Ian describes how work stress led to a prescription for lorazepam, which he stopped cold turkey in the late 80s. His withdrawal caused many symptoms, including crippling anxiety which lasted over 18 months. He only discovered what was wrong when he visited the Bristol Tranquilliser Project, and has now worked for this organisation for over […]
Mary had a bad reaction to nitreous oxide which was given to her during the birth of her daughter. This led to multiple drugs and a series of electroshock treatments. After many years Mary decided to come off all her drugs and was overjoyed with her ability to feel and to think clearly once again.
After suffering abuse as a child Rachel began to hear voices while a teenager and went to a psychiatrist for help. Years of hospital and drug treatment followed. However Rachel only recovered once she rejected psychiatry and began to embrace her ‘symptoms’ as a meaningful response to childhood trauma.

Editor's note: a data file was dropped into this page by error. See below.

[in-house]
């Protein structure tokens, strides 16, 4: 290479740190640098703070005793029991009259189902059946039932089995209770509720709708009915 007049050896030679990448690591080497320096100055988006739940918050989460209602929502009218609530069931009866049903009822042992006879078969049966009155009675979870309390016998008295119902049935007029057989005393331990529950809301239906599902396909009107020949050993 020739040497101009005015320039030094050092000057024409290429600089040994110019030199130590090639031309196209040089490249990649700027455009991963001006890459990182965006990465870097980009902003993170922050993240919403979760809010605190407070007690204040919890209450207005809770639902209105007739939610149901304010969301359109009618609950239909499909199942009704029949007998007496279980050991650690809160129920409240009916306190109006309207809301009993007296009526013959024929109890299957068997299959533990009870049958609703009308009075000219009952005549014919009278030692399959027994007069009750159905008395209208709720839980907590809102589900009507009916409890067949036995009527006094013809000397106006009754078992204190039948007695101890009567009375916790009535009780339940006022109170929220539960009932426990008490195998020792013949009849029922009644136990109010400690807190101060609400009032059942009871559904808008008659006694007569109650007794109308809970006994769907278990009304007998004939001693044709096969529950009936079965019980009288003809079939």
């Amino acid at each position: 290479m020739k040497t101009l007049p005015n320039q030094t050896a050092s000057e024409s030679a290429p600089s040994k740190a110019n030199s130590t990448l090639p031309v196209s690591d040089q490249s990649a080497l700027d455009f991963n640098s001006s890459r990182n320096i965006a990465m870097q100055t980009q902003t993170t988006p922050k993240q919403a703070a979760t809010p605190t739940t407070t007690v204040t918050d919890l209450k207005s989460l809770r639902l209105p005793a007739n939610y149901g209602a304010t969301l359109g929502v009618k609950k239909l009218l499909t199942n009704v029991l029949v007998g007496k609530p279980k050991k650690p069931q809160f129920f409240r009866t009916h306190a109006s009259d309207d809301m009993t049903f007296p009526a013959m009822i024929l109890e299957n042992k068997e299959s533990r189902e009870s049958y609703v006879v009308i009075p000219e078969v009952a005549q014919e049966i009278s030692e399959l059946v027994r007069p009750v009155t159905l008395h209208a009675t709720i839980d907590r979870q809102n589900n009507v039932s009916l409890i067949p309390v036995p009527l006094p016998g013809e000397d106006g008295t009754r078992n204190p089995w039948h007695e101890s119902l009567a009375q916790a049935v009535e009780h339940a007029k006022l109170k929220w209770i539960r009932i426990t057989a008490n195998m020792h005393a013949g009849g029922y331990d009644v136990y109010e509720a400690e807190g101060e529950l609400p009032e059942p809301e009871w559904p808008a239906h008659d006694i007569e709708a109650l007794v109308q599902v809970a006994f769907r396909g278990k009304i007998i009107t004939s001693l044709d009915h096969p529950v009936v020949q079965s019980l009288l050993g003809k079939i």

Jo suffered from exam stress at university, which led to insomnia and a prescription for lorazepam from her doctor. After having a bad reaction she was switched to diazepam, and eventually came off 60mg ‘cold turkey’. She went through a horrendous withdrawal experience and still suffers from some symptoms two years later.
Melanie has been the manager of MIND in Camden’s REST Project for 20 years. She facilitates a weekly support group, providing individual advice, information and support regarding safe withdrawal from benzodiazepines.
Ian Singleton withdrew from a benzodiazepine in the 1980s and has spent his career since then working for the Bristol Tranquilliser Project, where he has helped thousands of people get through the withdrawal process. In this interview he answers some frequently asked questions.